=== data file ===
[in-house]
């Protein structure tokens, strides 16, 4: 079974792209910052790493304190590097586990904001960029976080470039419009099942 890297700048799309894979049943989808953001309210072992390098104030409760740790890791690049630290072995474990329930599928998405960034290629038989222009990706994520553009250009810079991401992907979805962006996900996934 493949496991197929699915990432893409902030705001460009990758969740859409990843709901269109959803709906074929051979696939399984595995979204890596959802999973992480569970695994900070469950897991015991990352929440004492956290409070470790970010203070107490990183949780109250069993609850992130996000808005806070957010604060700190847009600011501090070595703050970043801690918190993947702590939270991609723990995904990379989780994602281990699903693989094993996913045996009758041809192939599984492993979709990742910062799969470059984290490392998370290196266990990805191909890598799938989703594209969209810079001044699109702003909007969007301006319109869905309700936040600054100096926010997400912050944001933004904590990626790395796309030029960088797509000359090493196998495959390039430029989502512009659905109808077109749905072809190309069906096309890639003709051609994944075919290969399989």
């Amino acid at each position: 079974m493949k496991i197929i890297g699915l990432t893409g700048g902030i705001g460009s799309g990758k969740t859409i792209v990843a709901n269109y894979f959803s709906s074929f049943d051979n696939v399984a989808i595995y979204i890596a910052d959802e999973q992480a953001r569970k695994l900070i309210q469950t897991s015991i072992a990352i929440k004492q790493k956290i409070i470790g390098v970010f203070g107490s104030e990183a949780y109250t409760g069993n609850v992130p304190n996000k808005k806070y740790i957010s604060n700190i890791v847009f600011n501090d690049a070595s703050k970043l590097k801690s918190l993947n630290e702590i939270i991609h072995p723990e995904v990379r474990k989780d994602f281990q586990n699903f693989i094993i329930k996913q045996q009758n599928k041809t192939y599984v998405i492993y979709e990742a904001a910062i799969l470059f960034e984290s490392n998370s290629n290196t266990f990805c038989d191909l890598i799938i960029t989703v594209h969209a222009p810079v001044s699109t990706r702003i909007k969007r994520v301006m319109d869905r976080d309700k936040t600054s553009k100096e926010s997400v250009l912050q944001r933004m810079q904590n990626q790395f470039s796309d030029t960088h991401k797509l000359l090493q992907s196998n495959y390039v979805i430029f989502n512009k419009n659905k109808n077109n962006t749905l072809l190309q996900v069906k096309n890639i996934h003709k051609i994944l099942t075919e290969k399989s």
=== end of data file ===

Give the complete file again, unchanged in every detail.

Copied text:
[in-house]
């Protein structure tokens, strides 16, 4: 079974792209910052790493304190590097586990904001960029976080470039419009099942 890297700048799309894979049943989808953001309210072992390098104030409760740790890791690049630290072995474990329930599928998405960034290629038989222009990706994520553009250009810079991401992907979805962006996900996934 493949496991197929699915990432893409902030705001460009990758969740859409990843709901269109959803709906074929051979696939399984595995979204890596959802999973992480569970695994900070469950897991015991990352929440004492956290409070470790970010203070107490990183949780109250069993609850992130996000808005806070957010604060700190847009600011501090070595703050970043801690918190993947702590939270991609723990995904990379989780994602281990699903693989094993996913045996009758041809192939599984492993979709990742910062799969470059984290490392998370290196266990990805191909890598799938989703594209969209810079001044699109702003909007969007301006319109869905309700936040600054100096926010997400912050944001933004904590990626790395796309030029960088797509000359090493196998495959390039430029989502512009659905109808077109749905072809190309069906096309890639003709051609994944075919290969399989």
């Amino acid at each position: 079974m493949k496991i197929i890297g699915l990432t893409g700048g902030i705001g460009s799309g990758k969740t859409i792209v990843a709901n269109y894979f959803s709906s074929f049943d051979n696939v399984a989808i595995y979204i890596a910052d959802e999973q992480a953001r569970k695994l900070i309210q469950t897991s015991i072992a990352i929440k004492q790493k956290i409070i470790g390098v970010f203070g107490s104030e990183a949780y109250t409760g069993n609850v992130p304190n996000k808005k806070y740790i957010s604060n700190i890791v847009f600011n501090d690049a070595s703050k970043l590097k801690s918190l993947n630290e702590i939270i991609h072995p723990e995904v990379r474990k989780d994602f281990q586990n699903f693989i094993i329930k996913q045996q009758n599928k041809t192939y599984v998405i492993y979709e990742a904001a910062i799969l470059f960034e984290s490392n998370s290629n290196t266990f990805c038989d191909l890598i799938i960029t989703v594209h969209a222009p810079v001044s699109t990706r702003i909007k969007r994520v301006m319109d869905r976080d309700k936040t600054s553009k100096e926010s997400v250009l912050q944001r933004m810079q904590n990626q790395f470039s796309d030029t960088h991401k797509l000359l090493q992907s196998n495959y390039v979805i430029f989502n512009k419009n659905k109808n077109n962006t749905l072809l190309q996900v069906k096309n890639i996934h003709k051609i994944l099942t075919e290969k399989s």